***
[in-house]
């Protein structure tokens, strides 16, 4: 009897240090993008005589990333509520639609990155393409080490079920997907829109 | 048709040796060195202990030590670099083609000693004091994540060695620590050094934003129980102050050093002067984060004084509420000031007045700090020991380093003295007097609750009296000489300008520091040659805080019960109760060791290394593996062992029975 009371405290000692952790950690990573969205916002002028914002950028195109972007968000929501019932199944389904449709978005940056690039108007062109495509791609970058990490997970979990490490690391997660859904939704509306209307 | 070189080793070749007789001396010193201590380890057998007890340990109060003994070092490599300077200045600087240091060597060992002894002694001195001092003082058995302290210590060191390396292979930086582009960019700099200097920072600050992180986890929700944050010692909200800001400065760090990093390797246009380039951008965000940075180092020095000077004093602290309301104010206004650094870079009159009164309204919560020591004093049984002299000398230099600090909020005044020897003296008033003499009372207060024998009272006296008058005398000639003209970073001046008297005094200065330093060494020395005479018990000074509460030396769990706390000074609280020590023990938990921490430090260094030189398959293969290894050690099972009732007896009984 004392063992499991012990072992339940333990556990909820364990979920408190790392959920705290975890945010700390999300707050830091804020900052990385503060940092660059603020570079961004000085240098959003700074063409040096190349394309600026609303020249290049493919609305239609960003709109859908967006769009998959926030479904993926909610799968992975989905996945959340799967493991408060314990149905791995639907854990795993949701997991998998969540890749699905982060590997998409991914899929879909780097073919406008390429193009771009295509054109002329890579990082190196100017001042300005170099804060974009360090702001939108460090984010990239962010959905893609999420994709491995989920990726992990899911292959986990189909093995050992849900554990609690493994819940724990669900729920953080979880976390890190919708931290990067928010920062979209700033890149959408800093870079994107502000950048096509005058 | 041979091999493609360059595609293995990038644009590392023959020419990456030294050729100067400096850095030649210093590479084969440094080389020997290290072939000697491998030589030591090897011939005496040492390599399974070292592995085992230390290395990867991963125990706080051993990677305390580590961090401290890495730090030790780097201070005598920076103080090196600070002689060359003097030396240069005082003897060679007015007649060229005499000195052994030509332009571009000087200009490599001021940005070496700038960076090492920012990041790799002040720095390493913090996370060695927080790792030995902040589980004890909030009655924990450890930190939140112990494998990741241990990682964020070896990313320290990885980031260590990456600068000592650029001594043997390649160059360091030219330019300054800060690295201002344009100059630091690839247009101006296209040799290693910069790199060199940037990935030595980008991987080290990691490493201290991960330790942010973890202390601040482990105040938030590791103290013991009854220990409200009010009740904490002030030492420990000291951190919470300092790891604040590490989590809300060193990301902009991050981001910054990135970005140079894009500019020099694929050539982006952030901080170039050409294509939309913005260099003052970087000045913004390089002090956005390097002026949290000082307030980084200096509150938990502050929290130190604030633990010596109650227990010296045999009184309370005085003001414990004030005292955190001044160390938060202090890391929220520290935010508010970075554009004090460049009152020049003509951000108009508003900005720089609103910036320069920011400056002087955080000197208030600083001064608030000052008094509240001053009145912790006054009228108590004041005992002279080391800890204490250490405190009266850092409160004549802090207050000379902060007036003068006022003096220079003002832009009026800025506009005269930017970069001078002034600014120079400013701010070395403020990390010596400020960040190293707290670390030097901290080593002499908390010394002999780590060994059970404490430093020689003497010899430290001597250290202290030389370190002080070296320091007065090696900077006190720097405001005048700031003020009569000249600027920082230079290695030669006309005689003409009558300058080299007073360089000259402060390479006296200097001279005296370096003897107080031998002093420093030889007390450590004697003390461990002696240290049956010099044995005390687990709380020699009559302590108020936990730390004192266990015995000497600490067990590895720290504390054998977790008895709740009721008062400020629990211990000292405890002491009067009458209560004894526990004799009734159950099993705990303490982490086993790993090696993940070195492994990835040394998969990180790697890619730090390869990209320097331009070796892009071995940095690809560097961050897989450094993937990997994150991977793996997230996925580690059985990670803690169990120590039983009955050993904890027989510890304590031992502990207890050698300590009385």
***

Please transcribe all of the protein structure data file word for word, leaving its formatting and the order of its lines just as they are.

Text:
[in-house]
């Protein structure tokens, strides 16, 4: 009897240090993008005589990333509520639609990155393409080490079920997907829109 | 048709040796060195202990030590670099083609000693004091994540060695620590050094934003129980102050050093002067984060004084509420000031007045700090020991380093003295007097609750009296000489300008520091040659805080019960109760060791290394593996062992029975 009371405290000692952790950690990573969205916002002028914002950028195109972007968000929501019932199944389904449709978005940056690039108007062109495509791609970058990490997970979990490490690391997660859904939704509306209307 | 070189080793070749007789001396010193201590380890057998007890340990109060003994070092490599300077200045600087240091060597060992002894002694001195001092003082058995302290210590060191390396292979930086582009960019700099200097920072600050992180986890929700944050010692909200800001400065760090990093390797246009380039951008965000940075180092020095000077004093602290309301104010206004650094870079009159009164309204919560020591004093049984002299000398230099600090909020005044020897003296008033003499009372207060024998009272006296008058005398000639003209970073001046008297005094200065330093060494020395005479018990000074509460030396769990706390000074609280020590023990938990921490430090260094030189398959293969290894050690099972009732007896009984 004392063992499991012990072992339940333990556990909820364990979920408190790392959920705290975890945010700390999300707050830091804020900052990385503060940092660059603020570079961004000085240098959003700074063409040096190349394309600026609303020249290049493919609305239609960003709109859908967006769009998959926030479904993926909610799968992975989905996945959340799967493991408060314990149905791995639907854990795993949701997991998998969540890749699905982060590997998409991914899929879909780097073919406008390429193009771009295509054109002329890579990082190196100017001042300005170099804060974009360090702001939108460090984010990239962010959905893609999420994709491995989920990726992990899911292959986990189909093995050992849900554990609690493994819940724990669900729920953080979880976390890190919708931290990067928010920062979209700033890149959408800093870079994107502000950048096509005058 | 041979091999493609360059595609293995990038644009590392023959020419990456030294050729100067400096850095030649210093590479084969440094080389020997290290072939000697491998030589030591090897011939005496040492390599399974070292592995085992230390290395990867991963125990706080051993990677305390580590961090401290890495730090030790780097201070005598920076103080090196600070002689060359003097030396240069005082003897060679007015007649060229005499000195052994030509332009571009000087200009490599001021940005070496700038960076090492920012990041790799002040720095390493913090996370060695927080790792030995902040589980004890909030009655924990450890930190939140112990494998990741241990990682964020070896990313320290990885980031260590990456600068000592650029001594043997390649160059360091030219330019300054800060690295201002344009100059630091690839247009101006296209040799290693910069790199060199940037990935030595980008991987080290990691490493201290991960330790942010973890202390601040482990105040938030590791103290013991009854220990409200009010009740904490002030030492420990000291951190919470300092790891604040590490989590809300060193990301902009991050981001910054990135970005140079894009500019020099694929050539982006952030901080170039050409294509939309913005260099003052970087000045913004390089002090956005390097002026949290000082307030980084200096509150938990502050929290130190604030633990010596109650227990010296045999009184309370005085003001414990004030005292955190001044160390938060202090890391929220520290935010508010970075554009004090460049009152020049003509951000108009508003900005720089609103910036320069920011400056002087955080000197208030600083001064608030000052008094509240001053009145912790006054009228108590004041005992002279080391800890204490250490405190009266850092409160004549802090207050000379902060007036003068006022003096220079003002832009009026800025506009005269930017970069001078002034600014120079400013701010070395403020990390010596400020960040190293707290670390030097901290080593002499908390010394002999780590060994059970404490430093020689003497010899430290001597250290202290030389370190002080070296320091007065090696900077006190720097405001005048700031003020009569000249600027920082230079290695030669006309005689003409009558300058080299007073360089000259402060390479006296200097001279005296370096003897107080031998002093420093030889007390450590004697003390461990002696240290049956010099044995005390687990709380020699009559302590108020936990730390004192266990015995000497600490067990590895720290504390054998977790008895709740009721008062400020629990211990000292405890002491009067009458209560004894526990004799009734159950099993705990303490982490086993790993090696993940070195492994990835040394998969990180790697890619730090390869990209320097331009070796892009071995940095690809560097961050897989450094993937990997994150991977793996997230996925580690059985990670803690169990120590039983009955050993904890027989510890304590031992502990207890050698300590009385």